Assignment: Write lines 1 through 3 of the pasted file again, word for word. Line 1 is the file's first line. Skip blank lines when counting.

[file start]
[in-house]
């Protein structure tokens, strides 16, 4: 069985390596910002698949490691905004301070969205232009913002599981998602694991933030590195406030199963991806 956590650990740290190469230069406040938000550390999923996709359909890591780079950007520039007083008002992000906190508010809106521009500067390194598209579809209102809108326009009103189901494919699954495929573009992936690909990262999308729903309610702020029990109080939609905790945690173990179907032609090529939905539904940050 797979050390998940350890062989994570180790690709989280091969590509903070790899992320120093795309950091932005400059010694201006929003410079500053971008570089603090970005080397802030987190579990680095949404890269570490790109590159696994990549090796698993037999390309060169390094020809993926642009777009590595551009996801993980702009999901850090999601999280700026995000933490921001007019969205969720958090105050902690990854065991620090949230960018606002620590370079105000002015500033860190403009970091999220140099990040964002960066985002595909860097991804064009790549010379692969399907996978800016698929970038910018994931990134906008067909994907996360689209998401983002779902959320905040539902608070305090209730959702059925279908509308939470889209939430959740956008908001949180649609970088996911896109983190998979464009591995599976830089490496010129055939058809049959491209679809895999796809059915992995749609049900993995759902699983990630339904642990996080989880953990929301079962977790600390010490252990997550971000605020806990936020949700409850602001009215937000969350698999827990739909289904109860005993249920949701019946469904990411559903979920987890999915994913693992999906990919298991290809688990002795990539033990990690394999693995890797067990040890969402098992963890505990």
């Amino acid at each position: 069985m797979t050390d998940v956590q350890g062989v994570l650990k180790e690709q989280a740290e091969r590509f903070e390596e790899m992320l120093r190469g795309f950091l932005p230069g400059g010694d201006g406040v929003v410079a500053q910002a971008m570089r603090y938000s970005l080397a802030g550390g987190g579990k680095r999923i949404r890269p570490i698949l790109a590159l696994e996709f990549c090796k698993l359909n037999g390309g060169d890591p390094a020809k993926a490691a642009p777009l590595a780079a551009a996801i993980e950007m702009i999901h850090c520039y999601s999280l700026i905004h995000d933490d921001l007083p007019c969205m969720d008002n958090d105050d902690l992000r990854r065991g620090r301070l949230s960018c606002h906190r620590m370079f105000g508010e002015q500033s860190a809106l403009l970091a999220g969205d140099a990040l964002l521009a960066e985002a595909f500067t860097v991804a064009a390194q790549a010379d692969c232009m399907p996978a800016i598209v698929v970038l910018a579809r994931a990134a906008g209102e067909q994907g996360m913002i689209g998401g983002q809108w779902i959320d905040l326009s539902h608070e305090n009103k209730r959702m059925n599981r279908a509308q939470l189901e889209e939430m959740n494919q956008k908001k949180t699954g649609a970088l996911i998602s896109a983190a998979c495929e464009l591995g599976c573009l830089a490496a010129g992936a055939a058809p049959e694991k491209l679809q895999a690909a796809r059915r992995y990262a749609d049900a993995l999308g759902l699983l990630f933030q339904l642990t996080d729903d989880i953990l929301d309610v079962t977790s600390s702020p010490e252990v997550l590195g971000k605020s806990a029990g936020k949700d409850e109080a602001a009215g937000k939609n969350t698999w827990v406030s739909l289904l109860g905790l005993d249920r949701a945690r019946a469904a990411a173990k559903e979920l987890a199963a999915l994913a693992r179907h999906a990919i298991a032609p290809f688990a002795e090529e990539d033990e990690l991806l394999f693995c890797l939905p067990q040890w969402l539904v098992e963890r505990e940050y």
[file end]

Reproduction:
[in-house]
């Protein structure tokens, strides 16, 4: 069985390596910002698949490691905004301070969205232009913002599981998602694991933030590195406030199963991806 956590650990740290190469230069406040938000550390999923996709359909890591780079950007520039007083008002992000906190508010809106521009500067390194598209579809209102809108326009009103189901494919699954495929573009992936690909990262999308729903309610702020029990109080939609905790945690173990179907032609090529939905539904940050 797979050390998940350890062989994570180790690709989280091969590509903070790899992320120093795309950091932005400059010694201006929003410079500053971008570089603090970005080397802030987190579990680095949404890269570490790109590159696994990549090796698993037999390309060169390094020809993926642009777009590595551009996801993980702009999901850090999601999280700026995000933490921001007019969205969720958090105050902690990854065991620090949230960018606002620590370079105000002015500033860190403009970091999220140099990040964002960066985002595909860097991804064009790549010379692969399907996978800016698929970038910018994931990134906008067909994907996360689209998401983002779902959320905040539902608070305090209730959702059925279908509308939470889209939430959740956008908001949180649609970088996911896109983190998979464009591995599976830089490496010129055939058809049959491209679809895999796809059915992995749609049900993995759902699983990630339904642990996080989880953990929301079962977790600390010490252990997550971000605020806990936020949700409850602001009215937000969350698999827990739909289904109860005993249920949701019946469904990411559903979920987890999915994913693992999906990919298991290809688990002795990539033990990690394999693995890797067990040890969402098992963890505990």
């Amino acid at each position: 069985m797979t050390d998940v956590q350890g062989v994570l650990k180790e690709q989280a740290e091969r590509f903070e390596e790899m992320l120093r190469g795309f950091l932005p230069g400059g010694d201006g406040v929003v410079a500053q910002a971008m570089r603090y938000s970005l080397a802030g550390g987190g579990k680095r999923i949404r890269p570490i698949l790109a590159l696994e996709f990549c090796k698993l359909n037999g390309g060169d890591p390094a020809k993926a490691a642009p777009l590595a780079a551009a996801i993980e950007m702009i999901h850090c520039y999601s999280l700026i905004h995000d933490d921001l007083p007019c969205m969720d008002n958090d105050d902690l992000r990854r065991g620090r301070l949230s960018c606002h906190r620590m370079f105000g508010e002015q500033s860190a809106l403009l970091a999220g969205d140099a990040l964002l521009a960066e985002a595909f500067t860097v991804a064009a390194q790549a010379d692969c232009m399907p996978a800016i598209v698929v970038l910018a579809r994931a990134a906008g209102e067909q994907g996360m913002i689209g998401g983002q809108w779902i959320d905040l326009s539902h608070e305090n009103k209730r959702m059925n599981r279908a509308q939470l189901e889209e939430m959740n494919q956008k908001k949180t699954g649609a970088l996911i998602s896109a983190a998979c495929e464009l591995g599976c573009l830089a490496a010129g992936a055939a058809p049959e694991k491209l679809q895999a690909a796809r059915r992995y990262a749609d049900a993995l999308g759902l699983l990630f933030q339904l642990t996080d729903d989880i953990l929301d309610v079962t977790s600390s702020p010490e252990v997550l590195g971000k605020s806990a029990g936020k949700d409850e109080a602001a009215g937000k939609n969350t698999w827990v406030s739909l289904l109860g905790l005993d249920r949701a945690r019946a469904a990411a173990k559903e979920l987890a199963a999915l994913a693992r179907h999906a990919i298991a032609p290809f688990a002795e090529e990539d033990e990690l991806l394999f693995c890797l939905p067990q040890w969402l539904v098992e963890r505990e940050y």